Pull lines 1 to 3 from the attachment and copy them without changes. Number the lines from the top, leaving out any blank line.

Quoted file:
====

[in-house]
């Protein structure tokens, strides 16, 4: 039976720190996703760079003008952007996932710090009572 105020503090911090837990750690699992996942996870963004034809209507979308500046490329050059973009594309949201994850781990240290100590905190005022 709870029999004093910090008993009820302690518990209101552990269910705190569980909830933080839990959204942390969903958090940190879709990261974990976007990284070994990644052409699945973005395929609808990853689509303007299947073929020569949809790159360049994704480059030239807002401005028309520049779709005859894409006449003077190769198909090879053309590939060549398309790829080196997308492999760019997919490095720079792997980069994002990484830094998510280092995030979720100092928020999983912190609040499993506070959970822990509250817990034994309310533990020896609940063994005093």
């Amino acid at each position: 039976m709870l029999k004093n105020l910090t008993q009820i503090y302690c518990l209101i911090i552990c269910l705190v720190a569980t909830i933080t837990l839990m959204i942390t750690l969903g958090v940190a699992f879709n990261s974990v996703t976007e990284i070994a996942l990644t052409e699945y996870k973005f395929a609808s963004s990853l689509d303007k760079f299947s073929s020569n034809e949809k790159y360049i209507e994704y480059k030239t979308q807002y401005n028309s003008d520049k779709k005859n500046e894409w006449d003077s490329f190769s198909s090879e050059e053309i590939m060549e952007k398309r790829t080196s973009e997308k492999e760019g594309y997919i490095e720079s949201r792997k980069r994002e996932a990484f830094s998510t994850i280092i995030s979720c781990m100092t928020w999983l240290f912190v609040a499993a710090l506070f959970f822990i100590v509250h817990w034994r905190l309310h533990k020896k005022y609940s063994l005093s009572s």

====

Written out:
[in-house]
């Protein structure tokens, strides 16, 4: 039976720190996703760079003008952007996932710090009572 105020503090911090837990750690699992996942996870963004034809209507979308500046490329050059973009594309949201994850781990240290100590905190005022 709870029999004093910090008993009820302690518990209101552990269910705190569980909830933080839990959204942390969903958090940190879709990261974990976007990284070994990644052409699945973005395929609808990853689509303007299947073929020569949809790159360049994704480059030239807002401005028309520049779709005859894409006449003077190769198909090879053309590939060549398309790829080196997308492999760019997919490095720079792997980069994002990484830094998510280092995030979720100092928020999983912190609040499993506070959970822990509250817990034994309310533990020896609940063994005093």
């Amino acid at each position: 039976m709870l029999k004093n105020l910090t008993q009820i503090y302690c518990l209101i911090i552990c269910l705190v720190a569980t909830i933080t837990l839990m959204i942390t750690l969903g958090v940190a699992f879709n990261s974990v996703t976007e990284i070994a996942l990644t052409e699945y996870k973005f395929a609808s963004s990853l689509d303007k760079f299947s073929s020569n034809e949809k790159y360049i209507e994704y480059k030239t979308q807002y401005n028309s003008d520049k779709k005859n500046e894409w006449d003077s490329f190769s198909s090879e050059e053309i590939m060549e952007k398309r790829t080196s973009e997308k492999e760019g594309y997919i490095e720079s949201r792997k980069r994002e996932a990484f830094s998510t994850i280092i995030s979720c781990m100092t928020w999983l240290f912190v609040a499993a710090l506070f959970f822990i100590v509250h817990w034994r905190l309310h533990k020896k005022y609940s063994l005093s009572s």